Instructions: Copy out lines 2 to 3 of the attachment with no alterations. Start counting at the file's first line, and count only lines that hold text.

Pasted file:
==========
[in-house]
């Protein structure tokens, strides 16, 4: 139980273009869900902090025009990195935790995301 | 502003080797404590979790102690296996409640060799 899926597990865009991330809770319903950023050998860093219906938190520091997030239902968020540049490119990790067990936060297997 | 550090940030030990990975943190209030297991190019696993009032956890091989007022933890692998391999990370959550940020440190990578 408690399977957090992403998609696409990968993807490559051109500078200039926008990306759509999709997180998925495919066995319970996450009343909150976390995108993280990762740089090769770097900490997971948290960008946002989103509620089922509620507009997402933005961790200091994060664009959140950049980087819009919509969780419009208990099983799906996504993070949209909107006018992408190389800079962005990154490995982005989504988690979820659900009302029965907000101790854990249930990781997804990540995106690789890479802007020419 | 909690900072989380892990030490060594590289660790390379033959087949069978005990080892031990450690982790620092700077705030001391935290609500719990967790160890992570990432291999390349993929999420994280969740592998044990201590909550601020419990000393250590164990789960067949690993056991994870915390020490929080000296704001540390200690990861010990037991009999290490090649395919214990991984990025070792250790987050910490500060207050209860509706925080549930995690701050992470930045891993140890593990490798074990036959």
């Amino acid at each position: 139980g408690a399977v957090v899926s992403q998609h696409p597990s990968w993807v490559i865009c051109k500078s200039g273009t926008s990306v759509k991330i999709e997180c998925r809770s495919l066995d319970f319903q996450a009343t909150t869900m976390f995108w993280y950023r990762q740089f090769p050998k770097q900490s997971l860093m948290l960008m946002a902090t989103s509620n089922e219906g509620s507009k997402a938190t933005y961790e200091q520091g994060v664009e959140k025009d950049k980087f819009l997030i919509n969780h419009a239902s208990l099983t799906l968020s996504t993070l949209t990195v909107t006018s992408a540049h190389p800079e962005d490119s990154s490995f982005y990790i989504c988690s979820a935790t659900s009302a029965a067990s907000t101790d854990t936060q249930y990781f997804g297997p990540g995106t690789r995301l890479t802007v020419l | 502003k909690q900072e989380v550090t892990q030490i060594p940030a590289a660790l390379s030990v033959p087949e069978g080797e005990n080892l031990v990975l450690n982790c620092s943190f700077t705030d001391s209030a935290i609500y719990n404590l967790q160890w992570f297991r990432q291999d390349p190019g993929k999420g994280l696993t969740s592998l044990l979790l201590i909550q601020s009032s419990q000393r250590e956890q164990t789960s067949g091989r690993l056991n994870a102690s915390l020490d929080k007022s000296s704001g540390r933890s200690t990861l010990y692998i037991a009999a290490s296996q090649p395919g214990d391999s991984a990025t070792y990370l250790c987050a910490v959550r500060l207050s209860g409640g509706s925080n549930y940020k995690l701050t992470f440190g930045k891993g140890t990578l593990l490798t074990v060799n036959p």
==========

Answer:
């Protein structure tokens, strides 16, 4: 139980273009869900902090025009990195935790995301 | 502003080797404590979790102690296996409640060799 899926597990865009991330809770319903950023050998860093219906938190520091997030239902968020540049490119990790067990936060297997 | 550090940030030990990975943190209030297991190019696993009032956890091989007022933890692998391999990370959550940020440190990578 408690399977957090992403998609696409990968993807490559051109500078200039926008990306759509999709997180998925495919066995319970996450009343909150976390995108993280990762740089090769770097900490997971948290960008946002989103509620089922509620507009997402933005961790200091994060664009959140950049980087819009919509969780419009208990099983799906996504993070949209909107006018992408190389800079962005990154490995982005989504988690979820659900009302029965907000101790854990249930990781997804990540995106690789890479802007020419 | 909690900072989380892990030490060594590289660790390379033959087949069978005990080892031990450690982790620092700077705030001391935290609500719990967790160890992570990432291999390349993929999420994280969740592998044990201590909550601020419990000393250590164990789960067949690993056991994870915390020490929080000296704001540390200690990861010990037991009999290490090649395919214990991984990025070792250790987050910490500060207050209860509706925080549930995690701050992470930045891993140890593990490798074990036959």
């Amino acid at each position: 139980g408690a399977v957090v899926s992403q998609h696409p597990s990968w993807v490559i865009c051109k500078s200039g273009t926008s990306v759509k991330i999709e997180c998925r809770s495919l066995d319970f319903q996450a009343t909150t869900m976390f995108w993280y950023r990762q740089f090769p050998k770097q900490s997971l860093m948290l960008m946002a902090t989103s509620n089922e219906g509620s507009k997402a938190t933005y961790e200091q520091g994060v664009e959140k025009d950049k980087f819009l997030i919509n969780h419009a239902s208990l099983t799906l968020s996504t993070l949209t990195v909107t006018s992408a540049h190389p800079e962005d490119s990154s490995f982005y990790i989504c988690s979820a935790t659900s009302a029965a067990s907000t101790d854990t936060q249930y990781f997804g297997p990540g995106t690789r995301l890479t802007v020419l | 502003k909690q900072e989380v550090t892990q030490i060594p940030a590289a660790l390379s030990v033959p087949e069978g080797e005990n080892l031990v990975l450690n982790c620092s943190f700077t705030d001391s209030a935290i609500y719990n404590l967790q160890w992570f297991r990432q291999d390349p190019g993929k999420g994280l696993t969740s592998l044990l979790l201590i909550q601020s009032s419990q000393r250590e956890q164990t789960s067949g091989r690993l056991n994870a102690s915390l020490d929080k007022s000296s704001g540390r933890s200690t990861l010990y692998i037991a009999a290490s296996q090649p395919g214990d391999s991984a990025t070792y990370l250790c987050a910490v959550r500060l207050s209860g409640g509706s925080n549930y940020k995690l701050t992470f440190g930045k891993g140890t990578l593990l490798t074990v060799n036959p």